The Glass Room
Ann Cleeves
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Buy *The Glass Room: A Vera Stanhope Mystery* by Ann Cleevesonline

The Glass Room: A Vera Stanhope Mystery
Ann Cleeves
Minotaur Books
384 pages
April 2018
rated 4 of 5 possible stars

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Vera Stanhope's neighbor Jack Devanney is asking Vera for help: Jack's wife, Joanna, is missing. She's been away for two days with no word. She suffers from depression; there's a scar on her wrist from when she tried to kill herself. Vera is someone people feel they can trust, down to earth. With her sergeant, Joe Ashworth, Vera decides to help Jack, tracing Joanna's movements to The Writers House, a place of poets and novelists. An old windswept and fortified farmstead, the retreat provides a welcome solace for nascent writers.

The Center has been hosting a number of residential courses for authors with different levels of experience. If you want a place to write without distraction, The Writer's House suits the bill. As might be expected, there's a murder to solve. Joanna is found with a knife in her hand, just after Vera discovers Tony Ferdinand's blood-splattered corpse lying on the balcony at the edge of the glass room. While The House's owner, Miranda Barton, screams and denies any involvement, Vera focuses on Tony's fixed glare and all the blood that seems to be running from his chest.

Joanna admits that she didn't like Tony, but she's adamant that she did not kill him. Still, she becomes the prime suspect, especially after Vera discovers a note from Tony for Joanna to come to the glass room after lunch to discuss the news that a major publisher has expressed interest in her work. In a bit of irony, Joe takes a dislike to the "feckless and irresponsible" Joanna and Mark. He's also convinced that Joanna is mixed up in this: "they all seem like a bunch of loonies to me." While Joe is not accusing Joanna of murder, he's quick to point out to his boss that she has admitted her fingerprints were all over the knife.

Vera turns to her a dedicated group of detectives. Holly and Charlie conduct the initial interviews and work to get Joanna's official statement. Vera wants her team to work hard to bring in the clues and help solve the crime. She's also a relentless bulldog in pursuit of the guilty party. The focus turns to the other players in the drama: Lenny and Giles Rickard, Mark Winterton, and Alex Barton, Miranda's son who works as the retreat's cook. Miranda is full of showy emotion. She bought the house years ago and got the idea of setting it up as a writer's retreat when her books stopped selling. Joe doesn't see any motive for these people who are acting their hearts out in an attempt to persuade Vera that they're sophisticated, intelligent and entirely blameless in the matter of Tony Ferdinand's death.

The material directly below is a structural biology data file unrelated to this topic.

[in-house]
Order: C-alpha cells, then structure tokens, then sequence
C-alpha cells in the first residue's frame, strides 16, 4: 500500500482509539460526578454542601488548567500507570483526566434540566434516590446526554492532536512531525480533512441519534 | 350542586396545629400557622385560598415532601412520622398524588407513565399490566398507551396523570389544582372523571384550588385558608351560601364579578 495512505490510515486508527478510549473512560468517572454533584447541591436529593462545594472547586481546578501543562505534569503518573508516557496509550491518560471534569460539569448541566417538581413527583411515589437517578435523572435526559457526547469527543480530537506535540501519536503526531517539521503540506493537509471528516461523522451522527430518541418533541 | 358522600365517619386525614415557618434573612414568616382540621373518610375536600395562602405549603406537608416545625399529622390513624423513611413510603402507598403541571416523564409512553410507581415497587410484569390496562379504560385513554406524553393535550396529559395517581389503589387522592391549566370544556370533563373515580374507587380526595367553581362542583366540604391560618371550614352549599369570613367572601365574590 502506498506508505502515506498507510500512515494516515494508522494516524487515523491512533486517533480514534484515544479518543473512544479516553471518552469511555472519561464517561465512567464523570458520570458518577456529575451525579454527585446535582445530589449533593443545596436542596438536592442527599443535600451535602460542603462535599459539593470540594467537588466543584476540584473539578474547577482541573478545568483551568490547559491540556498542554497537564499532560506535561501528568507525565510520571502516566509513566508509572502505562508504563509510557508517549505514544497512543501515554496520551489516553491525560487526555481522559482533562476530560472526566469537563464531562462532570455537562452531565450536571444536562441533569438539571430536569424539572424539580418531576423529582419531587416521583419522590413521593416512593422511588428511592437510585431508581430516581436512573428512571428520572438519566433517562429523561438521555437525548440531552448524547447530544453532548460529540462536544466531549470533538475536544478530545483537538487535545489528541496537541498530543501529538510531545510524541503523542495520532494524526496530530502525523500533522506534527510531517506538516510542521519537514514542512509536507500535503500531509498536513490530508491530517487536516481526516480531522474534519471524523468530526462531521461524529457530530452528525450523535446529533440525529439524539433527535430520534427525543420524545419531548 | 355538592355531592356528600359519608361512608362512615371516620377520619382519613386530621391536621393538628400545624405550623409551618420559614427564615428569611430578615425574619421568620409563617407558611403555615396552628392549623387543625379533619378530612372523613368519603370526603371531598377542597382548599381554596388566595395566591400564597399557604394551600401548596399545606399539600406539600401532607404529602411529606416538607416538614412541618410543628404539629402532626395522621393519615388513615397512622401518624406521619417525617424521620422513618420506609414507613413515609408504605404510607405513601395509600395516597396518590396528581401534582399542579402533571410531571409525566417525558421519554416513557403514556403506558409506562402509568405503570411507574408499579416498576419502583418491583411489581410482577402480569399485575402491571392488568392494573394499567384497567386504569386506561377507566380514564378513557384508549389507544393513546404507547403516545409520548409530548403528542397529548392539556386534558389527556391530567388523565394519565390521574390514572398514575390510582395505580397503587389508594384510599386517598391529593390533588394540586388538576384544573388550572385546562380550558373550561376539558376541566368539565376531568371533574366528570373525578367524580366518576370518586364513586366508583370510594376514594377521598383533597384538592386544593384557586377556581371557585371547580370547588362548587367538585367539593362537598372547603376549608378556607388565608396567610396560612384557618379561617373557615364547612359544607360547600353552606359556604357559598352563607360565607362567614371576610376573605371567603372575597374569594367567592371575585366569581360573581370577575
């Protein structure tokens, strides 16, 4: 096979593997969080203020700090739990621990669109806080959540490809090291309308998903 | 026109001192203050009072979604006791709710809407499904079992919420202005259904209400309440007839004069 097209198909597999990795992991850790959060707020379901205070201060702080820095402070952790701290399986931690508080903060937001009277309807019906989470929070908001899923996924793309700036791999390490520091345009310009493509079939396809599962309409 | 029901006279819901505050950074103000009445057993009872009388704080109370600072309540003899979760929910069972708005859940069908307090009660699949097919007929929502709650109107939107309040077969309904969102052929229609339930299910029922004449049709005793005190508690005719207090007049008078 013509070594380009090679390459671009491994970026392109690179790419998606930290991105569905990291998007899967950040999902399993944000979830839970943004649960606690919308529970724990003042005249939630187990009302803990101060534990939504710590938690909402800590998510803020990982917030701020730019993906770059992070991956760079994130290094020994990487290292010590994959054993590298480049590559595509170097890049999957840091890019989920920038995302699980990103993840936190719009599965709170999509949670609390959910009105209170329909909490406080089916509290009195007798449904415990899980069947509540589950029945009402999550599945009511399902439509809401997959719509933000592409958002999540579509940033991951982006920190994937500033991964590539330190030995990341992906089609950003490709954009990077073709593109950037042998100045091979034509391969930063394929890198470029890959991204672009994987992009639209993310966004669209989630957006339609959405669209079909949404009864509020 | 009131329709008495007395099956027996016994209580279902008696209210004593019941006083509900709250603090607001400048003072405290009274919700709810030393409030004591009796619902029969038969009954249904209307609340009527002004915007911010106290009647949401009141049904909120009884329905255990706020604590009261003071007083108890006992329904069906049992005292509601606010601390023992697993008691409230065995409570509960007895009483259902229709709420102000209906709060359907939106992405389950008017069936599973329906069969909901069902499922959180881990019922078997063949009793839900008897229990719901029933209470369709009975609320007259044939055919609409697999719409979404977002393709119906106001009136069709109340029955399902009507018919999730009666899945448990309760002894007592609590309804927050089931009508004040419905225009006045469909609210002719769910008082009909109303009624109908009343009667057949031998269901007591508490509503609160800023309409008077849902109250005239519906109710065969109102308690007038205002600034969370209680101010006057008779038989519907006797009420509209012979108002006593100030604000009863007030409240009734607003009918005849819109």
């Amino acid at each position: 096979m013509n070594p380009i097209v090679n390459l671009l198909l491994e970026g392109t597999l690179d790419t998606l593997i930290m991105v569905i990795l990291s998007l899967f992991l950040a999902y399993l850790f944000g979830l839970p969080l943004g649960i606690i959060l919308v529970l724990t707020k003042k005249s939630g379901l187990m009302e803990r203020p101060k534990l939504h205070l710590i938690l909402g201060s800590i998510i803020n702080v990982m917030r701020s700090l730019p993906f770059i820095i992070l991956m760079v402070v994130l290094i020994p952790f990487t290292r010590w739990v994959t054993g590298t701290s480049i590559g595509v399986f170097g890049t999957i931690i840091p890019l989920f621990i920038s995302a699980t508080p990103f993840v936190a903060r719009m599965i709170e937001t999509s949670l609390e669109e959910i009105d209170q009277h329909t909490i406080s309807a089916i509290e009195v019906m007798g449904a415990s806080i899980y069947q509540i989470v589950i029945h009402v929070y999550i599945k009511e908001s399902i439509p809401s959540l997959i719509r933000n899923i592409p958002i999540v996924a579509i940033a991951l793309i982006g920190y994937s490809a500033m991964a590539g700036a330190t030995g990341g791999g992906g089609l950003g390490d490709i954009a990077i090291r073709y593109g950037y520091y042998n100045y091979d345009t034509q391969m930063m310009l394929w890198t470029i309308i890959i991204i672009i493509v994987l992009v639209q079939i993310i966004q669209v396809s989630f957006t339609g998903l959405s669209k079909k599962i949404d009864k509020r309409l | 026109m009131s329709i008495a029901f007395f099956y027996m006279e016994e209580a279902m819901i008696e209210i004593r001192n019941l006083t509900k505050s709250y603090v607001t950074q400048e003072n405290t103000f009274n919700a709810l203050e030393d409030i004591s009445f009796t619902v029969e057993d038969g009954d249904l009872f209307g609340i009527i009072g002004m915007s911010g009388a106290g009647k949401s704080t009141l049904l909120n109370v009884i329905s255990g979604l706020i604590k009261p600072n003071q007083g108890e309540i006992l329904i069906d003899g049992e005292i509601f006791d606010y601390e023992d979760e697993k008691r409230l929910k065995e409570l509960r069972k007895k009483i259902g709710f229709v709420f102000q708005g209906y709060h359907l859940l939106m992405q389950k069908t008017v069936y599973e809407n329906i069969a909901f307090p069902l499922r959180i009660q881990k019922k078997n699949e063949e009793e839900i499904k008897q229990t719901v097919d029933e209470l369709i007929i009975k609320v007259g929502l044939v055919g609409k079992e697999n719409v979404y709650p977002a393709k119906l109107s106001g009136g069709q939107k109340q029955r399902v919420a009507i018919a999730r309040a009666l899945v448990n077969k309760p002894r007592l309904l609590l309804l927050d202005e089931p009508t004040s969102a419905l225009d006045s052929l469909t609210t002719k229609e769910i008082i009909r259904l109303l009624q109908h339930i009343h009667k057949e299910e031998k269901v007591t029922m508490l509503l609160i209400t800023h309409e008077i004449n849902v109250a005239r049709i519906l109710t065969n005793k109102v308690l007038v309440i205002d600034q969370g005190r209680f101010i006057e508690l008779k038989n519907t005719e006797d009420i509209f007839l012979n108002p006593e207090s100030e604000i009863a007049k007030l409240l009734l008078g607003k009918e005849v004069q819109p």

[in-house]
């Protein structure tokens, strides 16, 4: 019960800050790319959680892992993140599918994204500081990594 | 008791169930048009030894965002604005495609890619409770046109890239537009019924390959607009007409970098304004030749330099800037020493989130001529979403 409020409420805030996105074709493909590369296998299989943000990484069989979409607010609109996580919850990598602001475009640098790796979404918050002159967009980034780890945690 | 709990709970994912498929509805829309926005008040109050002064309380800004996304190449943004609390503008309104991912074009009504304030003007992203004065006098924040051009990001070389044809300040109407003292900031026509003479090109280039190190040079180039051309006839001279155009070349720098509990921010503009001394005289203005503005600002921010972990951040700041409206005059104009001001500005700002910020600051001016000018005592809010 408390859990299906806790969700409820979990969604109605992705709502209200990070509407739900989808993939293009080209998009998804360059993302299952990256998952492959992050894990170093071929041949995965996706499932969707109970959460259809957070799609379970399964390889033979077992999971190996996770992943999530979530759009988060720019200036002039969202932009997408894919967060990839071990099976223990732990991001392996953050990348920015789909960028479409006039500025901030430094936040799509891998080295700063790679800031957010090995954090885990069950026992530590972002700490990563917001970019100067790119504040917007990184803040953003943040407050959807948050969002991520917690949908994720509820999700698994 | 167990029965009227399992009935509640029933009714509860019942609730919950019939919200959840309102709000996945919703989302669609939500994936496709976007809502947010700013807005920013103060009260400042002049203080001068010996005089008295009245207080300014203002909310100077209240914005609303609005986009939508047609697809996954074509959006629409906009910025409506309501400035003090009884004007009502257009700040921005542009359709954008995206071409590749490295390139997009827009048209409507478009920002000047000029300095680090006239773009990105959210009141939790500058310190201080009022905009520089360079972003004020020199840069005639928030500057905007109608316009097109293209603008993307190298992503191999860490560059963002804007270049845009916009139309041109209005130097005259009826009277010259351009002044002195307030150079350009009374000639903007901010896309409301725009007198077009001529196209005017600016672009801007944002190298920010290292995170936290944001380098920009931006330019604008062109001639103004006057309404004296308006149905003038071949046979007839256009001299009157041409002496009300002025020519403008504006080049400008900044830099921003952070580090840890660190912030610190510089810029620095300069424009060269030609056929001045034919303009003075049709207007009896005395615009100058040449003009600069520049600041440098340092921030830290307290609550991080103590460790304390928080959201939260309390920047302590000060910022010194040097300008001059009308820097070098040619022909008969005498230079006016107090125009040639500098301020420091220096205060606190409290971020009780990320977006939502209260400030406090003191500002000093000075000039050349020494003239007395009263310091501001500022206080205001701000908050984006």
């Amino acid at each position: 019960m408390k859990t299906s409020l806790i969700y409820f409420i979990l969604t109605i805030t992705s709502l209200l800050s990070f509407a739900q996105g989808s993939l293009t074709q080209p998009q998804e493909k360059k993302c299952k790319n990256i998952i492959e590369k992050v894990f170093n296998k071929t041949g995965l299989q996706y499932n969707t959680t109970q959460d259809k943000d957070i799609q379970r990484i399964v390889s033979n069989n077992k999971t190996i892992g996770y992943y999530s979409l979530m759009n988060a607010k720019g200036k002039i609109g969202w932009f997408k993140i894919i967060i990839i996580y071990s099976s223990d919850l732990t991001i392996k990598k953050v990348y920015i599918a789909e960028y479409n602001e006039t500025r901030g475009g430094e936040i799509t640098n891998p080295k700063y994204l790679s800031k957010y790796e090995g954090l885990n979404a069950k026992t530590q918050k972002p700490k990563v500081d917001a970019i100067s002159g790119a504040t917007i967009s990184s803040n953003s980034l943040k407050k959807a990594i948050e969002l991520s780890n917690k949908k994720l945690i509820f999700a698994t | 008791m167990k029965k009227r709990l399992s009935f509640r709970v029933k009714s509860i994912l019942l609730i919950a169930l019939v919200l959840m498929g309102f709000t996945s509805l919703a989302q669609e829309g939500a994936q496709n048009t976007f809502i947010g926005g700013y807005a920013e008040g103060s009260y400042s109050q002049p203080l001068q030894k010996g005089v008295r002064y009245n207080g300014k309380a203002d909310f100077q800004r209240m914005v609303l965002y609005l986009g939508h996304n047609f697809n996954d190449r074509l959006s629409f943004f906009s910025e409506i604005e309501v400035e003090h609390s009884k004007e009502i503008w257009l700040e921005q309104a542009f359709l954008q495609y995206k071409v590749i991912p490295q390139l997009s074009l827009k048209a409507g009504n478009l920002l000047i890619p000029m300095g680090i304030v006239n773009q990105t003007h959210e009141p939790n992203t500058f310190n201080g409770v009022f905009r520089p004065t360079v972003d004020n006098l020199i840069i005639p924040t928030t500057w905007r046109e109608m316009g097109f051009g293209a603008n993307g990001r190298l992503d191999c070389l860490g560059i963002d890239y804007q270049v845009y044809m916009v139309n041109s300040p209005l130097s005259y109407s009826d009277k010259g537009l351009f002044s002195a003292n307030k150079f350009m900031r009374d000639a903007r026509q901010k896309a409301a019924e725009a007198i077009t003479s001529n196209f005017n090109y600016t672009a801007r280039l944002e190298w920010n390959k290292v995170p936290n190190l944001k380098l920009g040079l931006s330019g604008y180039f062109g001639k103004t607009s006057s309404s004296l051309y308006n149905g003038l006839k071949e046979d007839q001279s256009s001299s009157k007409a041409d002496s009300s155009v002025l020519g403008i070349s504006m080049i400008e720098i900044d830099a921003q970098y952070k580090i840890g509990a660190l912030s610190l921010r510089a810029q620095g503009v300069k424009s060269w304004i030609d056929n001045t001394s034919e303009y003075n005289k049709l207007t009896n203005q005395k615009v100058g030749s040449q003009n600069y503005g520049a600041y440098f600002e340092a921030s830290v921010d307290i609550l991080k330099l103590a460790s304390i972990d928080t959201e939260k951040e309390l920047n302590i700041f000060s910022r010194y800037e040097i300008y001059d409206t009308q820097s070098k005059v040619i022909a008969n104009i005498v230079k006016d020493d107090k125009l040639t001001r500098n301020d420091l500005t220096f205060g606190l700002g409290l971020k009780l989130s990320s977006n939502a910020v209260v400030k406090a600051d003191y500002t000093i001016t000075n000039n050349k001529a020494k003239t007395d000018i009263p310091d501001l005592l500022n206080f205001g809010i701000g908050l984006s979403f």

Vera is a unique detective, and Cleeves' series is unique in crime literature. A lumpy, disheveled heroine determined to succeed in prying into her suspects' private lives, Vera's ultimate goal is to crack Joanna's background as well as those of the other suspects, who (Holly is quick to point out) probably understand the basics of forensics. Many of the people at The Writer's House disliked Ferdinand, but Vera still has no sense why they would choose this particular time and place to do murder him. Too many connections in the case create too many suspects with a shared history. In a sudden twist, up-and-coming author Nina Buckworth becomes unnerved by the oppressive claustrophobia of the Writer's House. Through Nina's point of view, we gain an insight into the other writers--the fresh and original voice of Lenny and ex-policeman Mark, whose writing is "well-crafted but pedestrian."

After yet another murder, Joe's latent attraction to Nina and the frustrations of the case come together in a mystery that exposes the fears of this group of budding writers. Cleeves has a wonderful way of weaving her plot lines that not only keeps us interested but also keeps us guessing. We need our detective skills as much as we need to watch each character's back.

Friends and family are alternately victims and suspects, and man's inhumanity to man is abundantly evident. It's indeed a chilling world, but the reader is glad that Vera is on the case, as truth will be told and justice will be done. Cleeves' mysteries can be read multiple times; the stories are well-constructed, the suspects convincing, and the wonderful Northumberland scenery as formidable a presence as Vera and her intrepid team.

Originally published on Curled Up With A Good Book at Michael Leonard, 2018

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